• Contact with distasteful people
  • Moral offences (for example, child abuse, incest, infidelity and more)

Sadness[edit | edit source]

"An emotional state of unhappiness, ranging in intensity from mild to extreme and usually aroused by the loss of something that is highly valued (e.g by the rupture of a relationship)" (American Psychological Association, n.d).

Fig. 5 Core Emotion: Sadness

What does sadness look like? The sadness emotion is located in several brain regions in right occipital lobe, left insular, left thalamus, amygdala and the hippocampus. The individual would experience an emotional event (breakup, someone dying) that makes them feel sad and upset. The heart rate would increase, skin conductance would be decreased, constricts breathing and the lacrimal glads would active for crying (Reeve, 2018). The individual would display the inner corners of their eyebrows pulled up and together, the upper eyelids would be drooped down and the eye would be looking down and the corner of the lips would also be lowered (Ekman, 2019). The function of the emotion of sadness is too alleviate and to prevent distressful circumstances. Sadness is important when a person is grieving, however long periods of sadness can produce depression (Bonanno et al., 2008).

Fig. 6 Core Emotion: Interest

Interest[edit | edit source]

"An attitude characterised by a need or desire to give selective attention to something that is significant to the individual, such as an activity, goal, or research area" (American Psychological Association, n.d).

What does interest look like?

The emotion of interest is present everyday, individual would experience an interest for a certain time then find a new interest to focus on (Izard, 1991). The function for interest is for skill development and engagement (Thoman, Smith, & Silvia, 2011). The interest emotion is located in the brain region of the limbic system, anterior insula and right inferior frontal gyrus. The individual would display the eyebrows would be pulled up, eyes would be opened wide, the corner of the lips would lower and the top of the lip would be raised (SlideToDoc, n.d).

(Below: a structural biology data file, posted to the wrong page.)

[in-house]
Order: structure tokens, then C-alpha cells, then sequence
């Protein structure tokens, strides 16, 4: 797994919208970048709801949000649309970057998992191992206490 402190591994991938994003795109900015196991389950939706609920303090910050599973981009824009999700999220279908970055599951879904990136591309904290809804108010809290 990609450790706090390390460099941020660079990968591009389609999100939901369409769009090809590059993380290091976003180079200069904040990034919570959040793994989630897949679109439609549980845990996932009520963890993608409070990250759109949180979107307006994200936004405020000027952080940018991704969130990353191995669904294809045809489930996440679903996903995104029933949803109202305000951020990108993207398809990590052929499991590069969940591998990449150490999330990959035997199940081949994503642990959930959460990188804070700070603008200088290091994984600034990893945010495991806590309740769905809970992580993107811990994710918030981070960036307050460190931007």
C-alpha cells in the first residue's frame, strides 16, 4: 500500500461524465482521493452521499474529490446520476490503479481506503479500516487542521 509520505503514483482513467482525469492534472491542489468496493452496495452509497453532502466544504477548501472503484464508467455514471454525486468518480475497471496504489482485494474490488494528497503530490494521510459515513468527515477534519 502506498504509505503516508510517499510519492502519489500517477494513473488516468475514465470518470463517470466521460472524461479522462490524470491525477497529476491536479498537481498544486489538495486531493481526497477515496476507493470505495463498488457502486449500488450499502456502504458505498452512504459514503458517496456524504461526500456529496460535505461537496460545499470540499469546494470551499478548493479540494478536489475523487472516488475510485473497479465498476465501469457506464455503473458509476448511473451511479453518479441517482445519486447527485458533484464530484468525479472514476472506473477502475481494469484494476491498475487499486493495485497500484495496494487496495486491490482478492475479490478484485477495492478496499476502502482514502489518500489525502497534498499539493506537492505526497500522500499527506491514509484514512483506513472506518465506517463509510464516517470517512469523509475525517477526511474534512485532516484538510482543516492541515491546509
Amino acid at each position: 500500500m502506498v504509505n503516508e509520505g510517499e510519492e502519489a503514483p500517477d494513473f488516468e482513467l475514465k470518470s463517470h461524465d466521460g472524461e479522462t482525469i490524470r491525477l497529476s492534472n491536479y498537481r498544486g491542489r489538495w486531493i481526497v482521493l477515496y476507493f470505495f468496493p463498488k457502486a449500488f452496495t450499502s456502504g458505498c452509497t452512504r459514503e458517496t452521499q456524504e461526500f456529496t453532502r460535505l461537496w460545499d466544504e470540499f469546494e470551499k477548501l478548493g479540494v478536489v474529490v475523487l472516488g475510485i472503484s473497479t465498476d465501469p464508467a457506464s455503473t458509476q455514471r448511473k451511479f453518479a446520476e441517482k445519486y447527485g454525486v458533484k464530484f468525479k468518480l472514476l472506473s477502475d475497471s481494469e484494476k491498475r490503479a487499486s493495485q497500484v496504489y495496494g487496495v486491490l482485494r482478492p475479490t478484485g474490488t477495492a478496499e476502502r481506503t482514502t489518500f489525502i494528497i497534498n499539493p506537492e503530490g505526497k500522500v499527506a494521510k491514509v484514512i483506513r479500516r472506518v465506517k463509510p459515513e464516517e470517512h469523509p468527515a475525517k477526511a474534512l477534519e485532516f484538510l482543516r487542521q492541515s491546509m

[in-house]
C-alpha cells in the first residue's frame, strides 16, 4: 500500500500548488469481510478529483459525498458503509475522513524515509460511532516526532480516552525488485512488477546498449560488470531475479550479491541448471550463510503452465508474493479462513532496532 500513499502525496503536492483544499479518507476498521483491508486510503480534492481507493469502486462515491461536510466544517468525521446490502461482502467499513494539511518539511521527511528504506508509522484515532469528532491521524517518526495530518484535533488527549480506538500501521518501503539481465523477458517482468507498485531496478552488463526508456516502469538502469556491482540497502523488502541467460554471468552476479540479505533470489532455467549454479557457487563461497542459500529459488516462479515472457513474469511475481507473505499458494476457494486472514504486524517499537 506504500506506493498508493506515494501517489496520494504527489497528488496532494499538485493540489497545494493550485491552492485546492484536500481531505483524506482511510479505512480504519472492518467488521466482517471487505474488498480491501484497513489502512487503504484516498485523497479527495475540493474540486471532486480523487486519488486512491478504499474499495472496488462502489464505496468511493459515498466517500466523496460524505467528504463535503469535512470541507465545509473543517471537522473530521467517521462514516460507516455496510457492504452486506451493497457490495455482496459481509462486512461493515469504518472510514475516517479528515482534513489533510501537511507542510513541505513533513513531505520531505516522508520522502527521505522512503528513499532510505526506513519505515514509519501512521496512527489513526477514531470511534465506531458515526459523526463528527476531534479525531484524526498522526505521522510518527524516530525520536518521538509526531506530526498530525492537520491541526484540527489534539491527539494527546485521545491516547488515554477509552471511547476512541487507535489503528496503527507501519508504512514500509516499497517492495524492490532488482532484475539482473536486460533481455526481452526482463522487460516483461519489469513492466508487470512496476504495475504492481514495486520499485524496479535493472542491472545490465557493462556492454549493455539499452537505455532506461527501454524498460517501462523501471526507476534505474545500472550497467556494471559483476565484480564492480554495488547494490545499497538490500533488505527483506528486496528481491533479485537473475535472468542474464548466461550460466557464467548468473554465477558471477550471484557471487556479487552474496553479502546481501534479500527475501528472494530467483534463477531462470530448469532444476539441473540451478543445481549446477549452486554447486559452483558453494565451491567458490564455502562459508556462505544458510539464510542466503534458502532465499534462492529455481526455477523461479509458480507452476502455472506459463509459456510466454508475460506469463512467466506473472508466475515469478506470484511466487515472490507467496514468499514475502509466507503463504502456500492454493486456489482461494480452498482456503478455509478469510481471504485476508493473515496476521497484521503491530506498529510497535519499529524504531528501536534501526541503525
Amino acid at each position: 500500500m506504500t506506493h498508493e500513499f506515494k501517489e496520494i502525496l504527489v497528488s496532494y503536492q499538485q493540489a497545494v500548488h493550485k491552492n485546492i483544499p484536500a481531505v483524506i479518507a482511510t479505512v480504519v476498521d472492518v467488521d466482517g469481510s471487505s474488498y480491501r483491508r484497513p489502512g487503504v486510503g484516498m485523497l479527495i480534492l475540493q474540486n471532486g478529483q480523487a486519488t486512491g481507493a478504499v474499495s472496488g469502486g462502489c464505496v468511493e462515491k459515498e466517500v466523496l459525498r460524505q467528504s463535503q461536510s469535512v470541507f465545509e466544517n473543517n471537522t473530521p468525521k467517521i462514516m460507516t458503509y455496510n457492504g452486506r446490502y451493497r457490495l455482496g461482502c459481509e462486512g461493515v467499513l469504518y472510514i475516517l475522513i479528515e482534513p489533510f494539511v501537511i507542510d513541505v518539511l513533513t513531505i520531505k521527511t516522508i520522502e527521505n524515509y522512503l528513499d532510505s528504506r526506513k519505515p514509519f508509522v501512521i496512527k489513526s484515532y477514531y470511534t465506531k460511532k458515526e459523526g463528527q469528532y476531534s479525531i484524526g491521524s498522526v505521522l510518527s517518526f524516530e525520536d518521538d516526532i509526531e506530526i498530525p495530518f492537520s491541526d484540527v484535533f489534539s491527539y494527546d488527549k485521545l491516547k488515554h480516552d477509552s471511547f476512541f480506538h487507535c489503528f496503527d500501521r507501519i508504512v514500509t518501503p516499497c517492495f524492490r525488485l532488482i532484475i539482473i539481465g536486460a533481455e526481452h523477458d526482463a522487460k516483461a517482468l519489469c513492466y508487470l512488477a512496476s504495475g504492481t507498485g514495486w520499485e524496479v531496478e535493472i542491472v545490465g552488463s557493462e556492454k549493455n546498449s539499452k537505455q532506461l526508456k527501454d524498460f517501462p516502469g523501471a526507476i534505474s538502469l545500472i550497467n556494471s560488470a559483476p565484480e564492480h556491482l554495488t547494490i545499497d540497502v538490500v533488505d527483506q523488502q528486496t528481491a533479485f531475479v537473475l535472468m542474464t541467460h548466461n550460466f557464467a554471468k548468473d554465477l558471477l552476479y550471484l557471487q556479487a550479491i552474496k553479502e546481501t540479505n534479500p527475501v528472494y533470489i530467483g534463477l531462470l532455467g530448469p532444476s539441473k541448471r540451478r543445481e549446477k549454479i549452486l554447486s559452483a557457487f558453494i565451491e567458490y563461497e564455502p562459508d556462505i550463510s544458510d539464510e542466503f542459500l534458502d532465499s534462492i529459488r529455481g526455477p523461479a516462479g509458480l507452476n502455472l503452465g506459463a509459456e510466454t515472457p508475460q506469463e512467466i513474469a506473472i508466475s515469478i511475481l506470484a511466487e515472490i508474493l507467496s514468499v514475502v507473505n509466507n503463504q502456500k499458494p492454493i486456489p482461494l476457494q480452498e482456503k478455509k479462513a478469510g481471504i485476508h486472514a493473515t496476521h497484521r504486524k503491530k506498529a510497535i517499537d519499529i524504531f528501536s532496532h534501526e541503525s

Joy[edit | edit source]

Fig. 7 Core Emotion: Joy

"A feeling of extreme gladness, delight, or exultation of the spirit arising from a sense of well-being or satisfaction" (American Psychological Association, n.d).

What does joy look like? The emotion of joy, is when an individual experiences success on a task, personal achievement, gaining respect or love or affection (Ekman & Friesen, 1975; Izard, 1991; Shaver Schwartz, Kirson, & O’Connor, 1987).The emotion of joy, is located in several brain regions in the right frontal cortex, the precuneus, left amygdala, and the left insula. Individuals would experience an event (wedding or birth) that would produce the emotion of joy, the heart rate, skin temperature and skin conductance were low and stable (Reeve, 2018). The individual would display their eyes would be narrowed and a wrinkle would start to show on the side of the eyes, the cheeks would be raised, the lips would be pulled back and the teeth would be showing indicating a smile (Ekman, 1988). The function of joy is to assist relationships and strengthen them, engage in social activities and maintain social interaction (Langsdorff, Izard, Rayias, & Hembree, 1983). Another function of joy is to preserve psychological wellbeing, especially when something bad happens (Joiner Pettit, Perez, & Burns, 2001).